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‘One of the biggest mistakes of his political career’: New book details what happened when Pierre Poilievre crossed Stephen Harper

May 23, 2024

Harper feared a revolt in his caucus when he decided to go ahead with compensation for residential school survivors, new book reveals.

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“Pierre Poilievre: A Political Life” by Andrew Lawton was released on May 22, 2024.Sutherland House Books

Toronto Star: OTTAWA — Stephen Harper feared a revolt in his Conservative caucus when, as prime minister, he decided to go ahead with compensation for residential school survivors, a newly published book reveals.

That’s part of the reason why Pierre Poilievre got in such hot water in 2008 when he made disparaging remarks about Indigenous people and questioned the point of the payments, writes journalist Andrew Lawton in his new book “Pierre Poilievre, A Political Life.”

Poilievre’s comments in a radio interview came just hours before Harper rose in the House of Commons to deliver a landmark apology to Indigenous people for the creation of the residential school system.

Just four years into his career as an MP at the time, Poilievre’s remarks cast an immediate pall over the historic moment, and drew calls for his resignation. 

Poilievre was dressed down internally, but members of Harper’s innermost circle at the time told Lawton that Harper’s fury was also proactive. 

The apology “was a big, big, big moment,” Ian Brodie, who served as Harper’s chief of staff, told Lawton. 

“Harper had already told caucus, ‘Look, there’s going to be pieces of stuff that not everybody is happy with, but I’ve decided we need to do this in order to get onto other things. We’ve got to draw this issue to a close.”

Lawton goes on to quote Brodie suggesting Poilievre was aligned with a “good chunk” of the Western caucus, whose members weren’t happy with the payment package. 

“I think everybody understood that there was unhappiness in caucus and, God knows, unhappiness in the (Prime Minister’s Office) about setting a precedent for something like the common experience payment” — a lump-sum payment that recognizes the experience of living at a residential school and its impacts— ”but it was the threat that the whole deal was going to come apart if it looked like we had a caucus revolt on this.”

Here are some key takeaways from the first book-length look at a man who could be well on the road to becoming Canada’s next prime minister. 

Lawton writes that some inside Harper’s caucus were uncomfortable with the payments — which had been agreed to by the previous Liberal government — because they believed some people actually enjoyed and benefited from the residential school program.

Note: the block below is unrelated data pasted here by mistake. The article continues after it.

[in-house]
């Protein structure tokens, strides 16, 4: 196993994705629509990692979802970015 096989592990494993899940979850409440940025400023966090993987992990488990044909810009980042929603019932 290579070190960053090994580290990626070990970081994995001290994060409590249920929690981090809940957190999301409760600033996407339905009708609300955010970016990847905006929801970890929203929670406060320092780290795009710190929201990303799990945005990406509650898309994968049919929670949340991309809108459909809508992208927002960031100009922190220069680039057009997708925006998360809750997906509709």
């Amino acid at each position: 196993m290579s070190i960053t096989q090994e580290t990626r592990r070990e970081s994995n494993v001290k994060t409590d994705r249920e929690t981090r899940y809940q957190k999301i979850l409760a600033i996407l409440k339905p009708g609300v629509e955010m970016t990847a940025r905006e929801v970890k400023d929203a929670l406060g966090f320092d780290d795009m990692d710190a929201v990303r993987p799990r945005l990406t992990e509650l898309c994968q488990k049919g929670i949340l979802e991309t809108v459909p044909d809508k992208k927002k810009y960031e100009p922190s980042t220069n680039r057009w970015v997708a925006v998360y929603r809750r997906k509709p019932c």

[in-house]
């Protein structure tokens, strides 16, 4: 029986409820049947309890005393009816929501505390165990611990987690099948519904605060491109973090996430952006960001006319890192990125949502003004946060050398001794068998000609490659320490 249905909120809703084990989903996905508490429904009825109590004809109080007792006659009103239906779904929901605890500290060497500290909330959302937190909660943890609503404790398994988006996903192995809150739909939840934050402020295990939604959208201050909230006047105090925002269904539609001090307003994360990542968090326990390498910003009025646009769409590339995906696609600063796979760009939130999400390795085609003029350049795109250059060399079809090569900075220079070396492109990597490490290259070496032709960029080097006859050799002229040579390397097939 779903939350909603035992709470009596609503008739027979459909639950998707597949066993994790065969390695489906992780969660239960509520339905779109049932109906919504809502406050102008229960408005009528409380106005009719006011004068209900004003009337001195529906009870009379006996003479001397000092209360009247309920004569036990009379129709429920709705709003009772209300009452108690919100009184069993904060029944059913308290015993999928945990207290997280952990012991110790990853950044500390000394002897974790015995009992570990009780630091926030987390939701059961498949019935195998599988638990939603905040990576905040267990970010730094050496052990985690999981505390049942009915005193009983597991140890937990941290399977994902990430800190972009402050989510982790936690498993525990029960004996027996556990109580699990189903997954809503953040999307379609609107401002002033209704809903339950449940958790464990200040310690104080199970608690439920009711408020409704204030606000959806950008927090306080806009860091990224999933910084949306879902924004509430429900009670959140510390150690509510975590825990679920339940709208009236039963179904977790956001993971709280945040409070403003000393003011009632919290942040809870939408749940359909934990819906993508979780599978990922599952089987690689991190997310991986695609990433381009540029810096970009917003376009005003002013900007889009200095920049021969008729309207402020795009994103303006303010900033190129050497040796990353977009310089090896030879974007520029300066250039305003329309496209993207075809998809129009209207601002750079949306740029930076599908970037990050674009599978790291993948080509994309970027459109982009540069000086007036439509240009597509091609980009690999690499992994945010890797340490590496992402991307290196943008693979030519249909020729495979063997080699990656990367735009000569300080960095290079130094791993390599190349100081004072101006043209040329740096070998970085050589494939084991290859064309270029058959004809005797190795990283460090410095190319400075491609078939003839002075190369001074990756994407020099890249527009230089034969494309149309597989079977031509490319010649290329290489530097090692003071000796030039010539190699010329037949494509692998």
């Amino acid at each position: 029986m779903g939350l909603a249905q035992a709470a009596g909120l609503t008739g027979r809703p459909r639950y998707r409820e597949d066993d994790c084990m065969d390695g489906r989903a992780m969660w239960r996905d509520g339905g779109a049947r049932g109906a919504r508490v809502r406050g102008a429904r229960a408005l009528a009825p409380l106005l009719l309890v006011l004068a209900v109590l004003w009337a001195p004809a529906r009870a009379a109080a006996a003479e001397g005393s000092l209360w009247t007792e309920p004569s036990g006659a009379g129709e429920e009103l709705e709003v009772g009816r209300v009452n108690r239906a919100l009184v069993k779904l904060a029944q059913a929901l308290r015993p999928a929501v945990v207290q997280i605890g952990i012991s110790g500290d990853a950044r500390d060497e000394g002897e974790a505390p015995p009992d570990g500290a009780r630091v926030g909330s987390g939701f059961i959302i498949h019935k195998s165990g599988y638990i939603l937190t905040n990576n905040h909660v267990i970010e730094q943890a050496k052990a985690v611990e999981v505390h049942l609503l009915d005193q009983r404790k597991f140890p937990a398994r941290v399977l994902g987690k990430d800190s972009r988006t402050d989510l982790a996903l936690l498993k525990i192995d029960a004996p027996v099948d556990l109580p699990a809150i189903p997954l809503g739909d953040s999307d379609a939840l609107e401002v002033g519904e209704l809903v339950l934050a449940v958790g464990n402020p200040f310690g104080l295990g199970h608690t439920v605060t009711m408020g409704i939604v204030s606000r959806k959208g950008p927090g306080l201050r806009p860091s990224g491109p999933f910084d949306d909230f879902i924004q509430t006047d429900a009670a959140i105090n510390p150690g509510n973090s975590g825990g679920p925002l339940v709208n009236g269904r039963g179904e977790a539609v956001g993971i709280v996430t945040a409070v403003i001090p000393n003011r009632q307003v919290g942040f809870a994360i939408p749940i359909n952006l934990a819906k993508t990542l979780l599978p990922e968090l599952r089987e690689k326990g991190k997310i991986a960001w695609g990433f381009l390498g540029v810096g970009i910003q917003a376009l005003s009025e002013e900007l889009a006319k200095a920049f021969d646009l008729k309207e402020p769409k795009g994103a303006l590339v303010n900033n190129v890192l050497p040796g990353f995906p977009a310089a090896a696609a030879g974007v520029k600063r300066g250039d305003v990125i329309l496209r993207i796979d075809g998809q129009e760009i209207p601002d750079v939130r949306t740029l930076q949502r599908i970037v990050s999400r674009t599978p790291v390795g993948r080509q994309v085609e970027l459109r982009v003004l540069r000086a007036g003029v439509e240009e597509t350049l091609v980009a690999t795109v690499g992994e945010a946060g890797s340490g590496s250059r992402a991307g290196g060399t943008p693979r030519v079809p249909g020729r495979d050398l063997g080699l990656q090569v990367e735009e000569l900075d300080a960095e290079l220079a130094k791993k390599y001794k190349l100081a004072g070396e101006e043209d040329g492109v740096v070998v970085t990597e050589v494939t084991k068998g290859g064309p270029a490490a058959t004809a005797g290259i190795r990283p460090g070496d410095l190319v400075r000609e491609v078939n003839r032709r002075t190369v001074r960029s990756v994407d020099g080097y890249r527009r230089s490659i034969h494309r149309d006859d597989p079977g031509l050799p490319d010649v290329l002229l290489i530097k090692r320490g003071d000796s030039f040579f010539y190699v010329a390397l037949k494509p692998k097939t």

The payments were part of the Indian Residential Schools Settlement Agreement, which flowed from a class-action lawsuit filed against the government by residential school survivors.

In addition to the apology, the agreement mandated the establishment of the Truth and Reconciliation Commission. It would go on to hear thousands of hours of testimony from more than 6,000 women and men who were physically, sexually and mentally abused at the schools over the 100 years of their existence. Upwards of 3,500 children died at the schools, a toll that is still being tabulated.

To this day, Poilievre’s 2008 remarks continue to bubble up in conversations about how the Conservative leader might guide the country’s relationship with Indigenous people if he becomes Canada’s next prime minister.

In the 2008 interview, he referred to the money Indigenous communities make from resource development on their lands, and the money the federal government was already giving them at the time, and wondered aloud where it was all going.

“That is an incredible amount of money. Now, along with this apology comes another four billion in compensation for those who partook in the residential schools over those years. Now, you know, some of us are starting to ask, ‘Are we really getting value for all of this money, and is more money really going to solve the problem?’” he said, according to a transcript published in the book.

“My view is that we need to engender the values of hard work and independence and self-reliance. That’s the solution in the long run. More money will not solve it.”

Criticism of his remarks was as swift as it was fierce. Indigenous leaders were appalled, saying his remarks were insensitive, perpetuated stereotypes about Indigenous people and completely discounted the impact of the trauma inflicted by the residential school system.

Poilievre tried to clarify his comments in a statement before ultimately rising in the House of Commons to apologize for them.

“Yesterday, on a day when the House and all Canadians were celebrating a new beginning, I made remarks that were hurtful and wrong,” he said at the time. “I accept responsibility for them and I apologize.”

In his book, Lawton calls Poilievre’s 2008 interview one of the “biggest mistakes of his political career,” and reports that afterwards, although he didn’t lose his position as a parliamentary secretary, he was kept out of question period and the limelight so as not to attract further attention.

Lawton also quotes a former unnamed aide to Poilievre as saying that despite Harper’s concern of a caucus revolt, Poilievre wasn’t trying to stir up trouble.

“I’m sure he had thought about what he was going to say — I don’t think it was an off-the-cuff comment, but I do not believe that he appreciated how controversial it would be,” Lawton quotes the aide as saying.

“That was a learning moment.”

Stephanie Levitz is an Ottawa-based reporter covering federal politics for the Star. Follow her on Twitter: @StephanieLevitz.